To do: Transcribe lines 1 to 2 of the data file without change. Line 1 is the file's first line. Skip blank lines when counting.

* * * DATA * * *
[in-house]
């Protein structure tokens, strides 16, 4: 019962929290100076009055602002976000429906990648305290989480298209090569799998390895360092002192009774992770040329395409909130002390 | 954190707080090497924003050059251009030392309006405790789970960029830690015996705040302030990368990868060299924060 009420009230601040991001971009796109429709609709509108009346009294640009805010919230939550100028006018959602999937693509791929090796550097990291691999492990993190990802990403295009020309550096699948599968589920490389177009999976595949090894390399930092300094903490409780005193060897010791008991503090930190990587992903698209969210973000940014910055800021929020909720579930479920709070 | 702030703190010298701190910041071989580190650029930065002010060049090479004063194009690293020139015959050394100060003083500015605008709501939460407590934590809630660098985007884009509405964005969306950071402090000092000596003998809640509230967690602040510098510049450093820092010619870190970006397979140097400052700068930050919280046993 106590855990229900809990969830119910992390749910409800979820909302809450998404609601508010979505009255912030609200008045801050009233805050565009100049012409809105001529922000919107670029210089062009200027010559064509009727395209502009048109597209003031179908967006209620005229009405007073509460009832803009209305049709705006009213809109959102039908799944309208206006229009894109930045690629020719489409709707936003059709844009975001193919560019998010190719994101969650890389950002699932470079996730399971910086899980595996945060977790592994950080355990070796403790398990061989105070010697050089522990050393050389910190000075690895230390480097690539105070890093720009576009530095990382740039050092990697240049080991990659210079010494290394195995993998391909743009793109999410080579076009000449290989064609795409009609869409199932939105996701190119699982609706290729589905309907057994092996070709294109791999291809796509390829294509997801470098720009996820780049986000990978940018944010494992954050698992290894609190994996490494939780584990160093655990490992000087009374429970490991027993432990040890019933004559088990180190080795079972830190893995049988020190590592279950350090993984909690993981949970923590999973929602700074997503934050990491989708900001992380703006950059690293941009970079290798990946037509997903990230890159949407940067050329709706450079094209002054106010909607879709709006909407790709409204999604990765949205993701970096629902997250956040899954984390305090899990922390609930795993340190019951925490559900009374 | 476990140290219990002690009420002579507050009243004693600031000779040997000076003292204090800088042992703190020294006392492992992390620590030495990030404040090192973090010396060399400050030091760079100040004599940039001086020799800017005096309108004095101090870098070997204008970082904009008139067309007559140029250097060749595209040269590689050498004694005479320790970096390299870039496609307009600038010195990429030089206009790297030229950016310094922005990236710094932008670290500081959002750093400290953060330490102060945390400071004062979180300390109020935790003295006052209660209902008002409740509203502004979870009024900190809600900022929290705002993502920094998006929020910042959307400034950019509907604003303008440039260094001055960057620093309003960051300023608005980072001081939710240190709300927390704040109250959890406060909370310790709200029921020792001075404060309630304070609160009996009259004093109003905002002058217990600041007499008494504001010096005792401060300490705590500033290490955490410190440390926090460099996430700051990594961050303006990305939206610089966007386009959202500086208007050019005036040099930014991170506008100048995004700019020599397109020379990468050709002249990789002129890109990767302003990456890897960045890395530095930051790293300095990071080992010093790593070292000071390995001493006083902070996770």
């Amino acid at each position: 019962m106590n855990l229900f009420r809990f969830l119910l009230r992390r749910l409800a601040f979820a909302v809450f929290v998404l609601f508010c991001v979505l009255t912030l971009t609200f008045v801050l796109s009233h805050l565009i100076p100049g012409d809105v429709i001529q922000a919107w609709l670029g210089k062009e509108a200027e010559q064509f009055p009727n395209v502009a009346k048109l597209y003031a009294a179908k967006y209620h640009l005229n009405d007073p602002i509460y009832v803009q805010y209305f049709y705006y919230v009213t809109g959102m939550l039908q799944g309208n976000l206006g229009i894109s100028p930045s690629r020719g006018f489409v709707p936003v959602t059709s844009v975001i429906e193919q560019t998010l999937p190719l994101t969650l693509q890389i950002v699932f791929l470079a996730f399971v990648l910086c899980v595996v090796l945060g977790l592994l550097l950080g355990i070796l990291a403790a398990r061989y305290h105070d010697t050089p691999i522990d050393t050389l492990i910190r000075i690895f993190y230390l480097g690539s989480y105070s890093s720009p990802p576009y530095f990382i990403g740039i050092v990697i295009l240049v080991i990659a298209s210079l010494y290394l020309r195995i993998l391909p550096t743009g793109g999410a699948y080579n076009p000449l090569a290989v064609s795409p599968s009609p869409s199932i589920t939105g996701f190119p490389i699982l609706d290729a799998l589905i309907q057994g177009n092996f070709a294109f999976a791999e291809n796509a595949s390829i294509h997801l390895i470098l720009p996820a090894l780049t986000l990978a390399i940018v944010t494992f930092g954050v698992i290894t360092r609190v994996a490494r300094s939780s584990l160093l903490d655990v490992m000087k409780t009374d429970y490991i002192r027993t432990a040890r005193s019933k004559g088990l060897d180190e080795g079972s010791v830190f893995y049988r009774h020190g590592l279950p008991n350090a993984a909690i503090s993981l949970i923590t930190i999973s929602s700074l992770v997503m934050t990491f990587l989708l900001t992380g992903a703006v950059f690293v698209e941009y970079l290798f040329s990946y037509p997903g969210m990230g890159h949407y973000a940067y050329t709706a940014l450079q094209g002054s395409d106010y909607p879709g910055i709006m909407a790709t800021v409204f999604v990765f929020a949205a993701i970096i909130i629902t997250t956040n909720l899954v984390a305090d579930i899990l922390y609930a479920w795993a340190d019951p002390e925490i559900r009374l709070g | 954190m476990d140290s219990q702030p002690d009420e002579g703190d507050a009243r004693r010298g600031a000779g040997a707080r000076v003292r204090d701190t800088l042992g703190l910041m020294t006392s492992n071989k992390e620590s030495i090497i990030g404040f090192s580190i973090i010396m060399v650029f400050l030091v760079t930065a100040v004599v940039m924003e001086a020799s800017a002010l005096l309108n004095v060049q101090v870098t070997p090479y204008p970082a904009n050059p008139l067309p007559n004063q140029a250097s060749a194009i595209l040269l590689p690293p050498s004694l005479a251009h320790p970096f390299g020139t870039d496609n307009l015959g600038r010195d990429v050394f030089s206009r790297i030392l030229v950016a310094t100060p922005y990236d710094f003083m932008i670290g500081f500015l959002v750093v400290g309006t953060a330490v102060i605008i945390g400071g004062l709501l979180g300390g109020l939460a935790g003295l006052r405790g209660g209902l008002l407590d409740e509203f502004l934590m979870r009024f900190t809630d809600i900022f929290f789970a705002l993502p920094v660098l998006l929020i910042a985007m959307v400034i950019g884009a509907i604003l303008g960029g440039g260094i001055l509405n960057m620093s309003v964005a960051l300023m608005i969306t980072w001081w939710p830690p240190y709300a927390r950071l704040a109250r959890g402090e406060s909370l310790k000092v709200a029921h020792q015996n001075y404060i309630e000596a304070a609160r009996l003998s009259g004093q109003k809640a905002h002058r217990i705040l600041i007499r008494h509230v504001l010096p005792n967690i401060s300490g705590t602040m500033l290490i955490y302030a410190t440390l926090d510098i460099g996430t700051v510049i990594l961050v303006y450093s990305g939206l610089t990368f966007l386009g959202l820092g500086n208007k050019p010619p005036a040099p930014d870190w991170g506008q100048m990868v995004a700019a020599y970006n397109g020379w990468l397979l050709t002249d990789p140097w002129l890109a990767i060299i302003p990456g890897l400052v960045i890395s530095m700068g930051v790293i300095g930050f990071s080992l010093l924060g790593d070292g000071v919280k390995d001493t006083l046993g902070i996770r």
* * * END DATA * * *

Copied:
[in-house]
């Protein structure tokens, strides 16, 4: 019962929290100076009055602002976000429906990648305290989480298209090569799998390895360092002192009774992770040329395409909130002390 | 954190707080090497924003050059251009030392309006405790789970960029830690015996705040302030990368990868060299924060 009420009230601040991001971009796109429709609709509108009346009294640009805010919230939550100028006018959602999937693509791929090796550097990291691999492990993190990802990403295009020309550096699948599968589920490389177009999976595949090894390399930092300094903490409780005193060897010791008991503090930190990587992903698209969210973000940014910055800021929020909720579930479920709070 | 702030703190010298701190910041071989580190650029930065002010060049090479004063194009690293020139015959050394100060003083500015605008709501939460407590934590809630660098985007884009509405964005969306950071402090000092000596003998809640509230967690602040510098510049450093820092010619870190970006397979140097400052700068930050919280046993 106590855990229900809990969830119910992390749910409800979820909302809450998404609601508010979505009255912030609200008045801050009233805050565009100049012409809105001529922000919107670029210089062009200027010559064509009727395209502009048109597209003031179908967006209620005229009405007073509460009832803009209305049709705006009213809109959102039908799944309208206006229009894109930045690629020719489409709707936003059709844009975001193919560019998010190719994101969650890389950002699932470079996730399971910086899980595996945060977790592994950080355990070796403790398990061989105070010697050089522990050393050389910190000075690895230390480097690539105070890093720009576009530095990382740039050092990697240049080991990659210079010494290394195995993998391909743009793109999410080579076009000449290989064609795409009609869409199932939105996701190119699982609706290729589905309907057994092996070709294109791999291809796509390829294509997801470098720009996820780049986000990978940018944010494992954050698992290894609190994996490494939780584990160093655990490992000087009374429970490991027993432990040890019933004559088990180190080795079972830190893995049988020190590592279950350090993984909690993981949970923590999973929602700074997503934050990491989708900001992380703006950059690293941009970079290798990946037509997903990230890159949407940067050329709706450079094209002054106010909607879709709006909407790709409204999604990765949205993701970096629902997250956040899954984390305090899990922390609930795993340190019951925490559900009374 | 476990140290219990002690009420002579507050009243004693600031000779040997000076003292204090800088042992703190020294006392492992992390620590030495990030404040090192973090010396060399400050030091760079100040004599940039001086020799800017005096309108004095101090870098070997204008970082904009008139067309007559140029250097060749595209040269590689050498004694005479320790970096390299870039496609307009600038010195990429030089206009790297030229950016310094922005990236710094932008670290500081959002750093400290953060330490102060945390400071004062979180300390109020935790003295006052209660209902008002409740509203502004979870009024900190809600900022929290705002993502920094998006929020910042959307400034950019509907604003303008440039260094001055960057620093309003960051300023608005980072001081939710240190709300927390704040109250959890406060909370310790709200029921020792001075404060309630304070609160009996009259004093109003905002002058217990600041007499008494504001010096005792401060300490705590500033290490955490410190440390926090460099996430700051990594961050303006990305939206610089966007386009959202500086208007050019005036040099930014991170506008100048995004700019020599397109020379990468050709002249990789002129890109990767302003990456890897960045890395530095930051790293300095990071080992010093790593070292000071390995001493006083902070996770």